Wouldn’t it be nice to have an extra £250 a month or more to put away for a rainy day? If you’re managing to save this every month, you could build a savings pot of £3,000 after just one year which, if invested sensibly in a tax-efficient wrapper like an ISA, could grow to be worth more than £10,000 over 20-30 years.
If you repeat this process every year, you could quickly build a sizeable savings pot with minimal effort. With this in mind, I’m going to outline my three tips that could help you save £250 a month, or more than £200,000 if you keep at it for 30 years.
My first savings tip is to double check all your existing subscriptions and bills. Ask yourself, do you still need that magazine subscription or can you get a better deal on your phone and energy contract elsewhere?
According to Moneysupermarket.com, the average customer can save £331 a year by switching their energy supplier, a saving of around £27.60 per month.
If you think shopping around and looking for better deals on all of your subscription and bills sounds like hard work, think of it this way. The national minimum wage for workers over the age of 25 is £8.21 per hour, implying the average monthly saving on offer by switching suppliers is equivalent to more than three hours of work at this rate.
My second tip is to avoid spending money on items such as takeaway coffee and lunch. In London, it’s quite easy to spend £10 a day on coffee and sandwiches (although if you go bargain hunting, you can spend a lot less) and, over time, these small expenditures really add up. For example, £10 a day on lunch works out at £50 a week, or £217 a month.
Preparing your own lunch and buying instant coffee could significantly reduce this expenditure saving you what could be hundreds of pounds every month.
My third and final tip is to make the most of the cash bonus offered by the recently introduced Lifetime ISA. For every £1,000 you contribute to a LISA, the government adds a bonus of 25% up to a maximum of £1,000.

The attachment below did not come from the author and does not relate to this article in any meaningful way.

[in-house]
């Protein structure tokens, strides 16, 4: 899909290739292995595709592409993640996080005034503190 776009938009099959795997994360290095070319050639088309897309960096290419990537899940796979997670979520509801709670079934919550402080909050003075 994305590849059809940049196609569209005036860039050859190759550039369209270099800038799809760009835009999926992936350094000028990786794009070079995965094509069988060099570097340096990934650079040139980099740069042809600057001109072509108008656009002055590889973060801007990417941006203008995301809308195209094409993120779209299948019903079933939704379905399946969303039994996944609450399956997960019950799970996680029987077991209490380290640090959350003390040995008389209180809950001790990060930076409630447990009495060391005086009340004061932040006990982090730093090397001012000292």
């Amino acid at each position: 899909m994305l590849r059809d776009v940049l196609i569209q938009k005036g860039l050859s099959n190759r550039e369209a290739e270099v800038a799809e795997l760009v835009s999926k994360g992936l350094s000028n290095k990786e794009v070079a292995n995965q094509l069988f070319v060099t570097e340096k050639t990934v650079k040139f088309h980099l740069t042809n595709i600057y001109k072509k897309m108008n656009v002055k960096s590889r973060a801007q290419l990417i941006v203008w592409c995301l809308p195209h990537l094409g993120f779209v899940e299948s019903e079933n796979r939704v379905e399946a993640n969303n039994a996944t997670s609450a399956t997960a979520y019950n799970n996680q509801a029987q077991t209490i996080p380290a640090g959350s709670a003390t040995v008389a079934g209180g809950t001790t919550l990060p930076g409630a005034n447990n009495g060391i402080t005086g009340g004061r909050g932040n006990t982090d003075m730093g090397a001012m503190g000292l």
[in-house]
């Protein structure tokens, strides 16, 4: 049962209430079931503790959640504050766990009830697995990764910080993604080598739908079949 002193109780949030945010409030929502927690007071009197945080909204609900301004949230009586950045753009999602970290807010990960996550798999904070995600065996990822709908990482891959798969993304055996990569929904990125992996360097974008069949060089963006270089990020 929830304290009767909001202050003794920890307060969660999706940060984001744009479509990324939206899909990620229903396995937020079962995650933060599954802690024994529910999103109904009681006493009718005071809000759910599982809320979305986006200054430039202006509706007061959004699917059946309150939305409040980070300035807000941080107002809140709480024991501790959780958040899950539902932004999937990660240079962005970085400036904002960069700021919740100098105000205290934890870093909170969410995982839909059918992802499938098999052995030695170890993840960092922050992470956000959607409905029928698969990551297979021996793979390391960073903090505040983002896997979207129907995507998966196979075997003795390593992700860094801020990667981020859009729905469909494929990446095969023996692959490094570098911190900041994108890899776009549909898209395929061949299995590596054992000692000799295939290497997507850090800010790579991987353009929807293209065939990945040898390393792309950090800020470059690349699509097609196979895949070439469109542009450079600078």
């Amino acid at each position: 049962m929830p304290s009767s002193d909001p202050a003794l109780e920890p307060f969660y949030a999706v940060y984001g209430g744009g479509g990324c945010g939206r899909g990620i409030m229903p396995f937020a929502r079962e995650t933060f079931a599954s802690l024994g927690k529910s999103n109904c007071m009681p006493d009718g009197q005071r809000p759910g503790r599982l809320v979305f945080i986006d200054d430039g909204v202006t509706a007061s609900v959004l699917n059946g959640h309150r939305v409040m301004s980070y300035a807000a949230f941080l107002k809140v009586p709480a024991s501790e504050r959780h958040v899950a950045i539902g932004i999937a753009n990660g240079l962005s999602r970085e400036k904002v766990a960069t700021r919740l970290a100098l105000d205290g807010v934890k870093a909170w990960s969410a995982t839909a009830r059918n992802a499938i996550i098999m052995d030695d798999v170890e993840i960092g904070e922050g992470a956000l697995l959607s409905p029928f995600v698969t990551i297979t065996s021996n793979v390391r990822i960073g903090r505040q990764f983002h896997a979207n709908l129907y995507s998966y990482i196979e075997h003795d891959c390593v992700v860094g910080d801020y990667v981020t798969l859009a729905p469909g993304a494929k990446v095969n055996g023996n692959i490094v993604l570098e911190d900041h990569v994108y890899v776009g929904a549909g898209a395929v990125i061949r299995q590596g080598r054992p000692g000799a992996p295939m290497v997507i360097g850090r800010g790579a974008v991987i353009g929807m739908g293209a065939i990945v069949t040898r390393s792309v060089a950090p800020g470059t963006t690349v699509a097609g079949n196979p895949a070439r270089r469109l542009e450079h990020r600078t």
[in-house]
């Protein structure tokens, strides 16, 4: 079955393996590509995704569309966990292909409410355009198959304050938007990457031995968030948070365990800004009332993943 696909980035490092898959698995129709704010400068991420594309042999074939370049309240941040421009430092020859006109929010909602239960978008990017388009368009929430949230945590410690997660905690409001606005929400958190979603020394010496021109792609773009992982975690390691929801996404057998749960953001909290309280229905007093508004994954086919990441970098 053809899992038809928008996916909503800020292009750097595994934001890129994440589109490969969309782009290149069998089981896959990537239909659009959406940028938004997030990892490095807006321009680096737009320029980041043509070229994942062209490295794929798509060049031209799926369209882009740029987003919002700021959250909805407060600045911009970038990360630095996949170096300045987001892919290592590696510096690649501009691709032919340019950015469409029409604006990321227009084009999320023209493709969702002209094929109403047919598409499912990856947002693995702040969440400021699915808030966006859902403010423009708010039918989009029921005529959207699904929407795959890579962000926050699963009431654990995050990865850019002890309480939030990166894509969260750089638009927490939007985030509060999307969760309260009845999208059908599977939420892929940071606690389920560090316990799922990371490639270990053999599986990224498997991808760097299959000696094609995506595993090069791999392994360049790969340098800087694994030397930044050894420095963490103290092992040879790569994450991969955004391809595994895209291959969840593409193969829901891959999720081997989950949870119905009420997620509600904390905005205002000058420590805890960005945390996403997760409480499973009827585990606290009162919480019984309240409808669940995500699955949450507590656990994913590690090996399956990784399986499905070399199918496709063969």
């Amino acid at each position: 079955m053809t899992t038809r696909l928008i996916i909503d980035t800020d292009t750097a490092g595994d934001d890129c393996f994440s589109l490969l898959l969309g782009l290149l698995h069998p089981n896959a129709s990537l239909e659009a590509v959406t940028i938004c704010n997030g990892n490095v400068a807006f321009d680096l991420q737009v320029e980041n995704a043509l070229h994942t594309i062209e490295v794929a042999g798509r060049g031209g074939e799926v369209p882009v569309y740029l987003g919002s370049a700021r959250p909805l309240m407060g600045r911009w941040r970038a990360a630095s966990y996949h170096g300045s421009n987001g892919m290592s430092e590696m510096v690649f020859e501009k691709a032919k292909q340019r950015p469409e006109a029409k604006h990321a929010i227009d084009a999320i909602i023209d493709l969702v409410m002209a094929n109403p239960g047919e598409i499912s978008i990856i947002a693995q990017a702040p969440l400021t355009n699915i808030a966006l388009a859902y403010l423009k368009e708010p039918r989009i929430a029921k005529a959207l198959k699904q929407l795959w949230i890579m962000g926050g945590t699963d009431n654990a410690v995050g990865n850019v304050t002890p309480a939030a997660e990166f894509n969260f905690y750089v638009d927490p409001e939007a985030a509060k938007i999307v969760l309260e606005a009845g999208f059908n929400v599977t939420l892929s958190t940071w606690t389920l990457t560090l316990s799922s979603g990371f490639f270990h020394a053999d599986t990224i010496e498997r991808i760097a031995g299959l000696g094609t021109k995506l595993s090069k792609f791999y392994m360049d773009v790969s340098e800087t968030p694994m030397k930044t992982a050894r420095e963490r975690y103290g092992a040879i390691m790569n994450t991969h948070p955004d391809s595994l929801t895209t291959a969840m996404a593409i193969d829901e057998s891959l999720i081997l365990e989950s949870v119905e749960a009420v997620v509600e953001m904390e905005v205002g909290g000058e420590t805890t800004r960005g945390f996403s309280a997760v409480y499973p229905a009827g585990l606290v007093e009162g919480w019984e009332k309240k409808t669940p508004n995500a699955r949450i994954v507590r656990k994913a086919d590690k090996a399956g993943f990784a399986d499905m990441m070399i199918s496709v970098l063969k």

You can only contribute a maximum of £4,000 every year, but that’s still £1,000 in free cash. This means for every £200 you provide, the government will add an extra £50, giving you £250 a month in savings.
The best way to get the most out of your £250 monthly savings is to invest it, according to my calculations. By investing your money, you can seriously improve your returns compared to just leaving it in cash.
Today, potential investors have a range of different tools they can use to get exposure to equity markets all around the world. And if you are just starting, I recommend buying a low-cost bond fund to keep your money safe while you learn about the market. Some bond funds on the market today offer yields of up to 5%.
If you want to take on a bit more risk in exchange for higher returns, you could invest your money in equities.
Rupert Hargreaves owns no share mentioned. The Motley Fool UK has no position in any of the shares mentioned. Views expressed on the companies mentioned in this article are those of the writer and therefore may differ from the official recommendations we make in our subscription services such as Share Advisor, Hidden Winners and Pro. Here at The Motley Fool we believe that considering a diverse range of insights makes us better investors.